Protecting sensitive data in healthcare is effectively a complete farce. After reading through the Varonis 2021 Data Risk Report for Healthcare, Pharmaceutical and Biotech, that’s the conclusion. The report opens with the provocative stat – “the average healthcare worker has access to 31,000 sensitive files on their first day of work.” From there, the news just gets worse.
The report, which is remarkably short at just eight pages, pulls no punches. It says healthcare is underprepared to deal with the industry threats it faces. There is nothing new in that statement. Healthcare has and remains an easy target for cybercriminals for everything from data theft to ransomware.
The problem for healthcare is in how data is stored and managed. There have been many suggestions of ways to limit access to data, but all have their problems. One of those is the use of blockchain and a consent-based patient permission system. The challenge with this is that the patient often has little idea of who needs access to their data. As such, limiting access can have a detrimental impact on healthcare delivery.
Another major challenge for the sector is the industry’s disparate nature and the way public and private parts interconnect. GP surgeries, hospitals, dentists, physiotherapists and other services all need access to different levels of patient data. Restricting the data is a major challenge but one that is seemingly overdue.
The problem is global
The problem that Varonis is highlighting is not constrained to any one country or region. Larger healthcare organisations did better than smaller ones, presumably due to larger budgets and dedicated IT staff. It raises a question of where the private sector is in providing better security and advice for small to medium-sized organisations.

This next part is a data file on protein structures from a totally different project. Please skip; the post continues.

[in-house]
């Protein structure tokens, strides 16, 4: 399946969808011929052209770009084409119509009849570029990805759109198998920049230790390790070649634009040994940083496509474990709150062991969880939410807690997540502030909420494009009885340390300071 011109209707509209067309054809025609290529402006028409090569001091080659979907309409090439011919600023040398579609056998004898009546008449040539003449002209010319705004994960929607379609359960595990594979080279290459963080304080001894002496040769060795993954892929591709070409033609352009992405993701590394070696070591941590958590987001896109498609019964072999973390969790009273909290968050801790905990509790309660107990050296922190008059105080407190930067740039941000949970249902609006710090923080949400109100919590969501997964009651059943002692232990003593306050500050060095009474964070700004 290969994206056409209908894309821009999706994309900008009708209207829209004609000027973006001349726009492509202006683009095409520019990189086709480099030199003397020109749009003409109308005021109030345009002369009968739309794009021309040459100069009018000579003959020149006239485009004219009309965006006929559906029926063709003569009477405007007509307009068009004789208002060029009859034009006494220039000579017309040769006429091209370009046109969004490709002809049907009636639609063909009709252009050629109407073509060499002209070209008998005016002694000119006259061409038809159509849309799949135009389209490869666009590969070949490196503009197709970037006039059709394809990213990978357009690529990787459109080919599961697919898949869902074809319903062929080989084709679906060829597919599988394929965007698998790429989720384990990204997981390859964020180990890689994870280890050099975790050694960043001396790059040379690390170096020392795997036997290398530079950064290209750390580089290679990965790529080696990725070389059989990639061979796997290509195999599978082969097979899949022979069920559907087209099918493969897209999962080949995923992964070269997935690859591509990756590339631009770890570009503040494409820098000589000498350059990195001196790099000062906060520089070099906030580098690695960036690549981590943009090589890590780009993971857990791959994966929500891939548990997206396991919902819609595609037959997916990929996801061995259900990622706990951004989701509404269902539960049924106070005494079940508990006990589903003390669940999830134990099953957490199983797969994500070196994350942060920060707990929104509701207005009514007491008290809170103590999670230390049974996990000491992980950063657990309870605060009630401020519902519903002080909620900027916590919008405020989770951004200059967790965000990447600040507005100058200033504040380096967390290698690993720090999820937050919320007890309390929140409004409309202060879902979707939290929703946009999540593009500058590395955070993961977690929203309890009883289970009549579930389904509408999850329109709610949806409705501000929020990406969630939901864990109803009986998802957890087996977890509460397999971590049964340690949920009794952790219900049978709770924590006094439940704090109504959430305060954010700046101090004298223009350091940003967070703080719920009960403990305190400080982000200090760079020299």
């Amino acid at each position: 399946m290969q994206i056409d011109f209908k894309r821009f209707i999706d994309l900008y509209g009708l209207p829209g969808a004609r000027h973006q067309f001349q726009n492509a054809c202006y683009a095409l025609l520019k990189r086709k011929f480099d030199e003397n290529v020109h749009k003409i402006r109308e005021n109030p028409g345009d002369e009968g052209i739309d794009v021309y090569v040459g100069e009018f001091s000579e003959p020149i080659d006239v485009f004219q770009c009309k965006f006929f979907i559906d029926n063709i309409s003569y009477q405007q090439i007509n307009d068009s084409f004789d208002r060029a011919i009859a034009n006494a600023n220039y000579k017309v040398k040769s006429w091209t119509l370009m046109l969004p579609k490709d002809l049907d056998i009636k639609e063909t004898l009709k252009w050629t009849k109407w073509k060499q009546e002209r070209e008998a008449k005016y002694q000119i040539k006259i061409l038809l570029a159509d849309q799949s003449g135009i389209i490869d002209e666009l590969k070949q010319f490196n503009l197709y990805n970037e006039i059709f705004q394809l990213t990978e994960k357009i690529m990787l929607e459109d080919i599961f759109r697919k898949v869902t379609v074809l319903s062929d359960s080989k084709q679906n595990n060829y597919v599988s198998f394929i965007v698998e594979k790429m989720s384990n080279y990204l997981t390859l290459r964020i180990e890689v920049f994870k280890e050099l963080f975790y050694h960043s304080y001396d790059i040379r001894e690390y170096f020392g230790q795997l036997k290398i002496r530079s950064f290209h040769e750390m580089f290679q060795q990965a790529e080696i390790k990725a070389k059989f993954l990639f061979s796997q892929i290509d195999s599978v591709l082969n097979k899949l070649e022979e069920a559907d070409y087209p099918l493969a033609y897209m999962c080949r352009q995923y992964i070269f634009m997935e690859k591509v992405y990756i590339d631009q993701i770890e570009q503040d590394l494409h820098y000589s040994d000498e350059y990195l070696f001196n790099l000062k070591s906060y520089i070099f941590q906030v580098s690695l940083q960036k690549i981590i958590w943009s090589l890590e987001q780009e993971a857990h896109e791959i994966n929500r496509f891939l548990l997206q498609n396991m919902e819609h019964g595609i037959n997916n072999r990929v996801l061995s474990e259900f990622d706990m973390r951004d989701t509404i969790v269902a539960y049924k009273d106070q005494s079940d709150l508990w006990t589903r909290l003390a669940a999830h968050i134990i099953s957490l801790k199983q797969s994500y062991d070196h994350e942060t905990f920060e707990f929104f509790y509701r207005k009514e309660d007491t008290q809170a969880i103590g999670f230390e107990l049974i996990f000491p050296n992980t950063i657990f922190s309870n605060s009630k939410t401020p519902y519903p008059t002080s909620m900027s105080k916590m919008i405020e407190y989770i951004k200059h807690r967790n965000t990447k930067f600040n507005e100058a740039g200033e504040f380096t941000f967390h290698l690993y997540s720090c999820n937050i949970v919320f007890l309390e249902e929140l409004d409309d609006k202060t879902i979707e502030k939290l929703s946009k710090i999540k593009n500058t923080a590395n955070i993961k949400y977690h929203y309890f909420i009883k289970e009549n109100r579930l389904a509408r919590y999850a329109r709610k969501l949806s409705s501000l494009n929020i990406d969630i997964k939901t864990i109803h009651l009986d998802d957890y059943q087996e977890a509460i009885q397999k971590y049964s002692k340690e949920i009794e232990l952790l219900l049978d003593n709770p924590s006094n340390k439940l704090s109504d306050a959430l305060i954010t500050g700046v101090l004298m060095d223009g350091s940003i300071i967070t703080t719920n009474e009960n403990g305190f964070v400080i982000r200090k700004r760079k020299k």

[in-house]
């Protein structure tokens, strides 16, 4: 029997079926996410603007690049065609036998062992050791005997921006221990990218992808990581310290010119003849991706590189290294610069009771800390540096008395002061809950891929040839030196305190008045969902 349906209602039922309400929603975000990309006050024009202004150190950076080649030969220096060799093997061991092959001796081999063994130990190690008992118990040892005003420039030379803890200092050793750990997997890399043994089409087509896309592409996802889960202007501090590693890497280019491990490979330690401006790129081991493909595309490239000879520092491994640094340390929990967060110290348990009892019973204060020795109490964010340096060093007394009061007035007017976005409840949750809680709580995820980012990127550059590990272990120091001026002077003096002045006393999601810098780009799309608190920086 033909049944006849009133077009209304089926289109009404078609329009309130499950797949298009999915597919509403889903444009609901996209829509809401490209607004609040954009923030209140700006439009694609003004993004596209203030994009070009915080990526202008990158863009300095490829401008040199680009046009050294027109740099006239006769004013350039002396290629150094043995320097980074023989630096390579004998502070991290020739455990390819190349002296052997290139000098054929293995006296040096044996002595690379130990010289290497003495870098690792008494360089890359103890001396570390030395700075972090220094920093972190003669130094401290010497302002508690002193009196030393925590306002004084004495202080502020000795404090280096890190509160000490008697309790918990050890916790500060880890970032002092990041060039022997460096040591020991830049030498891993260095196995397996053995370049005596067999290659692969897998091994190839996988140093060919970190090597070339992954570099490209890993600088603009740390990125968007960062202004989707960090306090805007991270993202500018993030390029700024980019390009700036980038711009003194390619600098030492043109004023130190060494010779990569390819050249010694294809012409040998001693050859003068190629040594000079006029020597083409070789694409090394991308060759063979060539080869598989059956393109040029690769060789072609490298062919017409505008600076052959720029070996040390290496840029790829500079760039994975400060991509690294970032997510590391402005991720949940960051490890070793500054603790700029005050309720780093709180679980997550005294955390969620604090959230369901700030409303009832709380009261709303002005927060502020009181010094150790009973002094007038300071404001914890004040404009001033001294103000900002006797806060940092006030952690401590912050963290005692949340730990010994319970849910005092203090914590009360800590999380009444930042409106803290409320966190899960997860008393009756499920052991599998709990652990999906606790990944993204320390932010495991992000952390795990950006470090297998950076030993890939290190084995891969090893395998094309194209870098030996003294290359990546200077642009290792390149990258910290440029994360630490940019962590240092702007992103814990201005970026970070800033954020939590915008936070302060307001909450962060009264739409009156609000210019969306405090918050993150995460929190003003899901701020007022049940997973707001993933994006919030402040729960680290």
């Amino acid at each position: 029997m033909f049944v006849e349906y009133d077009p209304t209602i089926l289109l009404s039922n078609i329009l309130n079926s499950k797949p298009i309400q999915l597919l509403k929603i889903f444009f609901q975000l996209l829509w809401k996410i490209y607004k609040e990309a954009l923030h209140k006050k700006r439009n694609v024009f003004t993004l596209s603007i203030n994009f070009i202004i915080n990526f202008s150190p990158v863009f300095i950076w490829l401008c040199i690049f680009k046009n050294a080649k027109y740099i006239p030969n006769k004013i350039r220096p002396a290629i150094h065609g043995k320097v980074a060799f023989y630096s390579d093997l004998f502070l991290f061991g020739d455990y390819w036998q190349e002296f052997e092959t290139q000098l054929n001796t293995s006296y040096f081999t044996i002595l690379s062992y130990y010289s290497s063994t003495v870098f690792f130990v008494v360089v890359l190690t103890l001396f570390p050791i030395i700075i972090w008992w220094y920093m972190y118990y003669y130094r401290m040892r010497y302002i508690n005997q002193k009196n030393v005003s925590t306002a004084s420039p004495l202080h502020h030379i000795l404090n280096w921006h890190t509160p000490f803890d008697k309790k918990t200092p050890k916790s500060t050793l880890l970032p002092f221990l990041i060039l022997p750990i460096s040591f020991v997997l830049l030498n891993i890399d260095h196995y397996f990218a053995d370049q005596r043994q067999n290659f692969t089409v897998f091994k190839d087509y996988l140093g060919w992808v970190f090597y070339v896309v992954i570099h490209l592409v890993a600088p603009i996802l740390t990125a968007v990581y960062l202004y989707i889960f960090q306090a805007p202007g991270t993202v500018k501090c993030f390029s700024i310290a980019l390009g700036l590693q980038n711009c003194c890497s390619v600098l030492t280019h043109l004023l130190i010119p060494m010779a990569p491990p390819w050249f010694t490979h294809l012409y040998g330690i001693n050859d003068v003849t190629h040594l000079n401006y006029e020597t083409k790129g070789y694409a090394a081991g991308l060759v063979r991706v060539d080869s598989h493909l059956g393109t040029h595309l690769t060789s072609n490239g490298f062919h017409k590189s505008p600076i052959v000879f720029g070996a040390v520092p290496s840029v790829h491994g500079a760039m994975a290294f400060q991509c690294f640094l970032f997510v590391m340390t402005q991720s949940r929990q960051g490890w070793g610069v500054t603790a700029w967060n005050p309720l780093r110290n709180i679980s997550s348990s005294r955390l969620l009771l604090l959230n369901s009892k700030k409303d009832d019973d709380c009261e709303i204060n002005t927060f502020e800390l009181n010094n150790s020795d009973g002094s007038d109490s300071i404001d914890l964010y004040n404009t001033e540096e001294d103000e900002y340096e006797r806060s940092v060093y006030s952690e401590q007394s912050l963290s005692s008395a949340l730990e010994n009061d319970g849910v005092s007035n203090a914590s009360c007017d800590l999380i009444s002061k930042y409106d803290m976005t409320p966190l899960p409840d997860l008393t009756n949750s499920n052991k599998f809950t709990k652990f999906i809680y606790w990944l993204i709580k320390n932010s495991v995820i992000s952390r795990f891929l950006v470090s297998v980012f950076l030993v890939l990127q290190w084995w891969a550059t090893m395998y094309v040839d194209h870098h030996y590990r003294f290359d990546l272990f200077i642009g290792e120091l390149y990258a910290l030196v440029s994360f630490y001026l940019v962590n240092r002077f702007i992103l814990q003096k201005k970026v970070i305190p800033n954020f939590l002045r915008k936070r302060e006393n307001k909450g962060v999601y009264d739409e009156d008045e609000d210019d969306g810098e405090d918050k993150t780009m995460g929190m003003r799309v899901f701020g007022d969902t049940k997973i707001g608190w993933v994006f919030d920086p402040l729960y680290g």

When it comes to personal health information (PHI), large organisations have up to 16% of files open to everyone. That compares to 23% for medium-sized organisations and 25% for small organisations. What is interesting is that Varonis compares this to another highly regulated industry, financial services. It says: “Compared to financial services companies, the average healthcare and biotech organization has about 75% less data. While healthcare entities have fewer files, they have a greater number of files open to every employee. Attackers that successfully compromise one authorized device could land and expand throughout the organization or encrypt massive amounts of data with ransomware.”
Given the attacks against healthcare and biotech companies over the last year, this comparison raises a question of where the regulators and the auditors are. It gives the impression that both are failing to do their job to improve patient data protection.
Healthcare insider threat a significant issue
The insider threat is ever-present for any organisation ranging from the careless to the malicious. Given the sums on offer from ransomware organisations seeking partners, there is significant scope in healthcare for insider attacks.